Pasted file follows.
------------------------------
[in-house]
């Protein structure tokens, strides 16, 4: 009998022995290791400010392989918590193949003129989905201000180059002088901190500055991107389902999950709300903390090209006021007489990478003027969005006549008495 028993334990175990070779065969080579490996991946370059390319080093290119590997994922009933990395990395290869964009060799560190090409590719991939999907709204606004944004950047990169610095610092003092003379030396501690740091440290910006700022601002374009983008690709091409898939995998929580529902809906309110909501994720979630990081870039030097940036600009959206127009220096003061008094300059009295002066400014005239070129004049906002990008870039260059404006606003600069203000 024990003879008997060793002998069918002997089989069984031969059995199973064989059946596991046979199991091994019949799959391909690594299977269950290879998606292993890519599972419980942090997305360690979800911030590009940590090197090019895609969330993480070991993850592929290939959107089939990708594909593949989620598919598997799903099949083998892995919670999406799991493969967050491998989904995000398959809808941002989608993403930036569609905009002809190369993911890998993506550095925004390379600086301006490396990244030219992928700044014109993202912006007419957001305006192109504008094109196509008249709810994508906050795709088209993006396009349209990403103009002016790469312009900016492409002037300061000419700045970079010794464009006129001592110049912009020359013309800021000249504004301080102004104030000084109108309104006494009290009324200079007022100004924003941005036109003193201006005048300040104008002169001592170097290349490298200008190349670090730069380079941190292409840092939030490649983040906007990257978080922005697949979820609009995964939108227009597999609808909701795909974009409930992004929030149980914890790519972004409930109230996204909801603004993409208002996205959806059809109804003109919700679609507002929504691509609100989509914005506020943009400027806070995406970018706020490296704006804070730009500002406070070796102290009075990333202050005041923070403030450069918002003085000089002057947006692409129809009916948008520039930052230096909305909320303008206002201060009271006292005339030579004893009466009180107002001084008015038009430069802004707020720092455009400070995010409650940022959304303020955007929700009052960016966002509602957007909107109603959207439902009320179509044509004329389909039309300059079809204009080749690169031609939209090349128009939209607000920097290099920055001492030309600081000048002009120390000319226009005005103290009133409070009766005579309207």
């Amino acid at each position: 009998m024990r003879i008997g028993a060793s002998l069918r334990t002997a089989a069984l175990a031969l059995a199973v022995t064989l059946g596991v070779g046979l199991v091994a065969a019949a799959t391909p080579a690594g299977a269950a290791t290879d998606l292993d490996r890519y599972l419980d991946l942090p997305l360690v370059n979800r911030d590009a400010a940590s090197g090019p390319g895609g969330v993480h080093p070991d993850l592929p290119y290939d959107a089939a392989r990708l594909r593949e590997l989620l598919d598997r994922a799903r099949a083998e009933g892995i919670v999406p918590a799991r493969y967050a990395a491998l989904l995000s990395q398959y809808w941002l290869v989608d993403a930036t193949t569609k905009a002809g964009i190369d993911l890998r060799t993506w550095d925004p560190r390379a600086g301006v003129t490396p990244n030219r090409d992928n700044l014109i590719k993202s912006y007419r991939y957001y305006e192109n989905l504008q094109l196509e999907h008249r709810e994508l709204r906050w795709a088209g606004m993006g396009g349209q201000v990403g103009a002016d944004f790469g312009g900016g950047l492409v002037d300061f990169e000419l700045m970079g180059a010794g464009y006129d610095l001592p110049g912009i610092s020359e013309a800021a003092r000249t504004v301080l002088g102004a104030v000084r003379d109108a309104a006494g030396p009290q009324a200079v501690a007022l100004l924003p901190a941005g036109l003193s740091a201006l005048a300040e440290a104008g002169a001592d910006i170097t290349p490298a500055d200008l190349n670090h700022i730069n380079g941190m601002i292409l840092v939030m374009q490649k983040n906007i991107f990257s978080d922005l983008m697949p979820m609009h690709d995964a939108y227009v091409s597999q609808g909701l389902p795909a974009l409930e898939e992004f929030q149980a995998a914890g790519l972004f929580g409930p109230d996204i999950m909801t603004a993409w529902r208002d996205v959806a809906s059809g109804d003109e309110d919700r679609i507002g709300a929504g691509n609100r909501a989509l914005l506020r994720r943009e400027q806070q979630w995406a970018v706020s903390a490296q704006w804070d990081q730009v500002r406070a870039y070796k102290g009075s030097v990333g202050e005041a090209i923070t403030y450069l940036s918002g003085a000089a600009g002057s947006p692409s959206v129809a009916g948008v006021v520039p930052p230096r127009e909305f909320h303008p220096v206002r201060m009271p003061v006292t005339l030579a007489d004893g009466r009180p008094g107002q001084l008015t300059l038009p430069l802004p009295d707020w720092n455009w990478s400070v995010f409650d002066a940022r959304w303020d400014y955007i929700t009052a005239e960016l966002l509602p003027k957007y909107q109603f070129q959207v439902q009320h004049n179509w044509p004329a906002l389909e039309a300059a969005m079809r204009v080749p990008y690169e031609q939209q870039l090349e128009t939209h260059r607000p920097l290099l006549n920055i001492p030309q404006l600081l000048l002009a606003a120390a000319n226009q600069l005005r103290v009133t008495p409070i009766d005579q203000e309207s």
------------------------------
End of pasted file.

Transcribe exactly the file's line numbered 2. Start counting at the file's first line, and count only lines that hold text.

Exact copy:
């Protein structure tokens, strides 16, 4: 009998022995290791400010392989918590193949003129989905201000180059002088901190500055991107389902999950709300903390090209006021007489990478003027969005006549008495 028993334990175990070779065969080579490996991946370059390319080093290119590997994922009933990395990395290869964009060799560190090409590719991939999907709204606004944004950047990169610095610092003092003379030396501690740091440290910006700022601002374009983008690709091409898939995998929580529902809906309110909501994720979630990081870039030097940036600009959206127009220096003061008094300059009295002066400014005239070129004049906002990008870039260059404006606003600069203000 024990003879008997060793002998069918002997089989069984031969059995199973064989059946596991046979199991091994019949799959391909690594299977269950290879998606292993890519599972419980942090997305360690979800911030590009940590090197090019895609969330993480070991993850592929290939959107089939990708594909593949989620598919598997799903099949083998892995919670999406799991493969967050491998989904995000398959809808941002989608993403930036569609905009002809190369993911890998993506550095925004390379600086301006490396990244030219992928700044014109993202912006007419957001305006192109504008094109196509008249709810994508906050795709088209993006396009349209990403103009002016790469312009900016492409002037300061000419700045970079010794464009006129001592110049912009020359013309800021000249504004301080102004104030000084109108309104006494009290009324200079007022100004924003941005036109003193201006005048300040104008002169001592170097290349490298200008190349670090730069380079941190292409840092939030490649983040906007990257978080922005697949979820609009995964939108227009597999609808909701795909974009409930992004929030149980914890790519972004409930109230996204909801603004993409208002996205959806059809109804003109919700679609507002929504691509609100989509914005506020943009400027806070995406970018706020490296704006804070730009500002406070070796102290009075990333202050005041923070403030450069918002003085000089002057947006692409129809009916948008520039930052230096909305909320303008206002201060009271006292005339030579004893009466009180107002001084008015038009430069802004707020720092455009400070995010409650940022959304303020955007929700009052960016966002509602957007909107109603959207439902009320179509044509004329389909039309300059079809204009080749690169031609939209090349128009939209607000920097290099920055001492030309600081000048002009120390000319226009005005103290009133409070009766005579309207």